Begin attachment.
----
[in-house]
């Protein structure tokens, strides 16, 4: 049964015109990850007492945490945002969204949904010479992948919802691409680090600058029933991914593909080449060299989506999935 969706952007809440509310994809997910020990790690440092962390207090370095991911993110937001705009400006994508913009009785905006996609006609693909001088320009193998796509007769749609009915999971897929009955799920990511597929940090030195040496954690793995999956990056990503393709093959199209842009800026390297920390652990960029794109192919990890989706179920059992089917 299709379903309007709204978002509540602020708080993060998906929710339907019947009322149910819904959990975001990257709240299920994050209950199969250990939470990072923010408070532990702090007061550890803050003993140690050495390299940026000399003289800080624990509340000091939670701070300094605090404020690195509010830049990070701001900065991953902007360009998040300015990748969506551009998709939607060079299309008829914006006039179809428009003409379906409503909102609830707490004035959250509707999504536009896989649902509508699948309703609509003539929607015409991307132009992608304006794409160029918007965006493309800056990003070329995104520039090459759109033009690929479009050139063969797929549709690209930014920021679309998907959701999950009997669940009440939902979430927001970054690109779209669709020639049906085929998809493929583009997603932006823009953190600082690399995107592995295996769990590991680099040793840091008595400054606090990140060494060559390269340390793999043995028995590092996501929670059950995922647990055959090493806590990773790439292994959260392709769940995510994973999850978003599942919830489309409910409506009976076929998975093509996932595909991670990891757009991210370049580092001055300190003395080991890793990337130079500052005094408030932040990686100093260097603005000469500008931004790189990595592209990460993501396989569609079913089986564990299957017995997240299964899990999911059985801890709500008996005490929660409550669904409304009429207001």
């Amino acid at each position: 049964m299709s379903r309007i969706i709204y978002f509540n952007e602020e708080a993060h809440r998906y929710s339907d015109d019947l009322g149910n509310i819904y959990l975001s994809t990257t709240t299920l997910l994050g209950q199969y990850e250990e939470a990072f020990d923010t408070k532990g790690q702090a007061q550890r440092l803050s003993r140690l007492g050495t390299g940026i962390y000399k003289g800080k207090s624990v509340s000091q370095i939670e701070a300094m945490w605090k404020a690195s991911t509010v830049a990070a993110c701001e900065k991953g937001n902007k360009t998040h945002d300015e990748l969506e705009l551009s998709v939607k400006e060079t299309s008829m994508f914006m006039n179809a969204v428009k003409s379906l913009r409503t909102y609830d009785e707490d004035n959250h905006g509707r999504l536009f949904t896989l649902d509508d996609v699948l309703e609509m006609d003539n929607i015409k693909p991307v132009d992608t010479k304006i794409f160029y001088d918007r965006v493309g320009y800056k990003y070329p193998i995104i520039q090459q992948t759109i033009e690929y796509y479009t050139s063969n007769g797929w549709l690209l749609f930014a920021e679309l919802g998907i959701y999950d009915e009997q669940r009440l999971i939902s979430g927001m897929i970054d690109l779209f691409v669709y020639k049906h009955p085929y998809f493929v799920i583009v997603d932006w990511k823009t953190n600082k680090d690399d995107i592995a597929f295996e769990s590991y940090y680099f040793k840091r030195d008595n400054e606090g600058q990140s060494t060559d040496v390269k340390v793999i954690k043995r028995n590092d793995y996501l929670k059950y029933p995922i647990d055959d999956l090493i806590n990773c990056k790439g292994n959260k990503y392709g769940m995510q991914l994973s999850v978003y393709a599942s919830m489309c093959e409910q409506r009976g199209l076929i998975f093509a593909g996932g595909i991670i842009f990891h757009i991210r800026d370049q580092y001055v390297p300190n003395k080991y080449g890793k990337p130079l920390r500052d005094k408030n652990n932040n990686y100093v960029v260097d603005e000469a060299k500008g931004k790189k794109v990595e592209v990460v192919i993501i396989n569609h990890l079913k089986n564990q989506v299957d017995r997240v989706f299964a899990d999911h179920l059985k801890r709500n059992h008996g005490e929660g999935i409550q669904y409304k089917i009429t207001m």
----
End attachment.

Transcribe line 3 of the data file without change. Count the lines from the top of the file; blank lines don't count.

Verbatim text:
């Amino acid at each position: 049964m299709s379903r309007i969706i709204y978002f509540n952007e602020e708080a993060h809440r998906y929710s339907d015109d019947l009322g149910n509310i819904y959990l975001s994809t990257t709240t299920l997910l994050g209950q199969y990850e250990e939470a990072f020990d923010t408070k532990g790690q702090a007061q550890r440092l803050s003993r140690l007492g050495t390299g940026i962390y000399k003289g800080k207090s624990v509340s000091q370095i939670e701070a300094m945490w605090k404020a690195s991911t509010v830049a990070a993110c701001e900065k991953g937001n902007k360009t998040h945002d300015e990748l969506e705009l551009s998709v939607k400006e060079t299309s008829m994508f914006m006039n179809a969204v428009k003409s379906l913009r409503t909102y609830d009785e707490d004035n959250h905006g509707r999504l536009f949904t896989l649902d509508d996609v699948l309703e609509m006609d003539n929607i015409k693909p991307v132009d992608t010479k304006i794409f160029y001088d918007r965006v493309g320009y800056k990003y070329p193998i995104i520039q090459q992948t759109i033009e690929y796509y479009t050139s063969n007769g797929w549709l690209l749609f930014a920021e679309l919802g998907i959701y999950d009915e009997q669940r009440l999971i939902s979430g927001m897929i970054d690109l779209f691409v669709y020639k049906h009955p085929y998809f493929v799920i583009v997603d932006w990511k823009t953190n600082k680090d690399d995107i592995a597929f295996e769990s590991y940090y680099f040793k840091r030195d008595n400054e606090g600058q990140s060494t060559d040496v390269k340390v793999i954690k043995r028995n590092d793995y996501l929670k059950y029933p995922i647990d055959d999956l090493i806590n990773c990056k790439g292994n959260k990503y392709g769940m995510q991914l994973s999850v978003y393709a599942s919830m489309c093959e409910q409506r009976g199209l076929i998975f093509a593909g996932g595909i991670i842009f990891h757009i991210r800026d370049q580092y001055v390297p300190n003395k080991y080449g890793k990337p130079l920390r500052d005094k408030n652990n932040n990686y100093v960029v260097d603005e000469a060299k500008g931004k790189k794109v990595e592209v990460v192919i993501i396989n569609h990890l079913k089986n564990q989506v299957d017995r997240v989706f299964a899990d999911h179920l059985k801890r709500n059992h008996g005490e929660g999935i409550q669904y409304k089917i009429t207001m």